Income gap widens as higher interest rates reduce income for lowest income households
Income inequality increased in the third quarter as the gap in the share of disposable income between households in the two highest income quintiles (top 40% of the income distribution) and two lowest income quintiles (bottom 40% of the income distribution) reached 44.9%, up 0.5 percentage points from the third quarter of 2022.
The lowest income households—those in the bottom 20% of the income distribution—were the only income group to reduce their average disposable income in the third quarter of 2023 relative to the same quarter of 2022 (-1.2%). Gains in average wages and salaries for the lowest income households (+3.0%) were more than offset by reductions in net investment income (-43.4%).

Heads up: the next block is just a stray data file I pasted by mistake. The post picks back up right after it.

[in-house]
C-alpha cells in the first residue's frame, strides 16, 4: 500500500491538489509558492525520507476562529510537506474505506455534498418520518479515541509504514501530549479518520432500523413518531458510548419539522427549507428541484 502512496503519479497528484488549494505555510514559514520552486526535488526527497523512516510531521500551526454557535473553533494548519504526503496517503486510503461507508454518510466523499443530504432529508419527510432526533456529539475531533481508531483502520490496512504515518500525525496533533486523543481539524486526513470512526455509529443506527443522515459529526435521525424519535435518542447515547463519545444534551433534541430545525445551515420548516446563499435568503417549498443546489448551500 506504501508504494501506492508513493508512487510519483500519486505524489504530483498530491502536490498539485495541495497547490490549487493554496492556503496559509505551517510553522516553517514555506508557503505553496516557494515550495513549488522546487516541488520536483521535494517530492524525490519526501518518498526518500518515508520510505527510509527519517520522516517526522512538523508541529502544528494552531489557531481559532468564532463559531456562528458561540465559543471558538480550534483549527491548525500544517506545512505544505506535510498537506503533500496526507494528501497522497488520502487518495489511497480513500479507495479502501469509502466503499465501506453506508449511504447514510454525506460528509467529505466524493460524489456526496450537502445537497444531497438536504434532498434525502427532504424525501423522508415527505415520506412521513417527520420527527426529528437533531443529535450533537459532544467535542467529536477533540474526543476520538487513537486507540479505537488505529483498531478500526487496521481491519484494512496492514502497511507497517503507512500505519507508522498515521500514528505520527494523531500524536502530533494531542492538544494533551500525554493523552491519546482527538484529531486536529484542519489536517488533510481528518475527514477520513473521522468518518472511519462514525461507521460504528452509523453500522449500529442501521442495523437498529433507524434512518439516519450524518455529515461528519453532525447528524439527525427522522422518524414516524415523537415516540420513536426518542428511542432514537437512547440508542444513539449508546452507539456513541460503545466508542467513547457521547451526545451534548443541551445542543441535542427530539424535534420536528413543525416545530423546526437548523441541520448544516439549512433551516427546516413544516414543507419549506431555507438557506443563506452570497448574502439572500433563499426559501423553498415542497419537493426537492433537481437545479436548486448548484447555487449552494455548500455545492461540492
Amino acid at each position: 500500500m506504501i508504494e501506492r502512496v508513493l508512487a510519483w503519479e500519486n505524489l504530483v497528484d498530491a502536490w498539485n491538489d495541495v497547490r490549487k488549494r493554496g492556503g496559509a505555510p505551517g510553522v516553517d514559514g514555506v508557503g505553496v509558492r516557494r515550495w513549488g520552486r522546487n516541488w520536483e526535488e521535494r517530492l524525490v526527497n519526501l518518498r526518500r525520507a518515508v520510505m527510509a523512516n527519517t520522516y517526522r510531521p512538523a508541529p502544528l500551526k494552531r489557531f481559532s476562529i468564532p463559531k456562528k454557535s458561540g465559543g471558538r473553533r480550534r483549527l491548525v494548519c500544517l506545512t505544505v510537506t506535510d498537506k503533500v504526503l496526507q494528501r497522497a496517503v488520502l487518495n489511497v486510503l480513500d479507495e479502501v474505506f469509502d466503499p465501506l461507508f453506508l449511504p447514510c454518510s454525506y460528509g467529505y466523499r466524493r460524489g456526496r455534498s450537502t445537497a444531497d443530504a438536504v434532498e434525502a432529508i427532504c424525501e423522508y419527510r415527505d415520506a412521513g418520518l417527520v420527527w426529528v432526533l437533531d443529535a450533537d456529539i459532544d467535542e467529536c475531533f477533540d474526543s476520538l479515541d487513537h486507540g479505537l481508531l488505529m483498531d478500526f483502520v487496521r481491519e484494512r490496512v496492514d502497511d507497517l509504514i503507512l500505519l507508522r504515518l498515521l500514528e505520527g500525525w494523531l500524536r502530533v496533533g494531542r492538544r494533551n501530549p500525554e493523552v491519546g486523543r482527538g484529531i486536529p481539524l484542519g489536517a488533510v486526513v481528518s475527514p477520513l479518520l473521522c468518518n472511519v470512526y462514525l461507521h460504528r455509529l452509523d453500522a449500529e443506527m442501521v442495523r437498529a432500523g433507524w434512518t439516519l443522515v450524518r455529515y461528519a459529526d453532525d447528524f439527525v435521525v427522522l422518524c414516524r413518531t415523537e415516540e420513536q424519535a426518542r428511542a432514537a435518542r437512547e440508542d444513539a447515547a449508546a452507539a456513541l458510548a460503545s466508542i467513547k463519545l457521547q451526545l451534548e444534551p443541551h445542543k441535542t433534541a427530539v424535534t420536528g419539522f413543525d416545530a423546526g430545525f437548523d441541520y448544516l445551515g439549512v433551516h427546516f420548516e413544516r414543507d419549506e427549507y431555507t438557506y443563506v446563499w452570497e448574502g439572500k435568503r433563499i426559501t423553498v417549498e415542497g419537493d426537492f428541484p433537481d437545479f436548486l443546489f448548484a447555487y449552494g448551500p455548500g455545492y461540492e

While higher interest rates can lead to increased borrowing costs for households, they can also lead to higher yields on saving and investment accounts. The lowest income households are more likely to have a limited capacity to take advantage of these higher returns, as on average they have fewer resources available for saving and investment.
Higher interest rates weighed on average disposable income for the lowest income households in the third quarter. Along with a doubling of the Bank of Canada's policy interest rate from 2.5% in July 2022 to 5.0% as of July 2023, net investment income declined for the lowest income households in the third quarter of 2023 relative to a year earlier. The lowest income earners reduced their net investment income as increased interest payments, more than half of which was due to consumer credit, outweighed gains in investment earnings.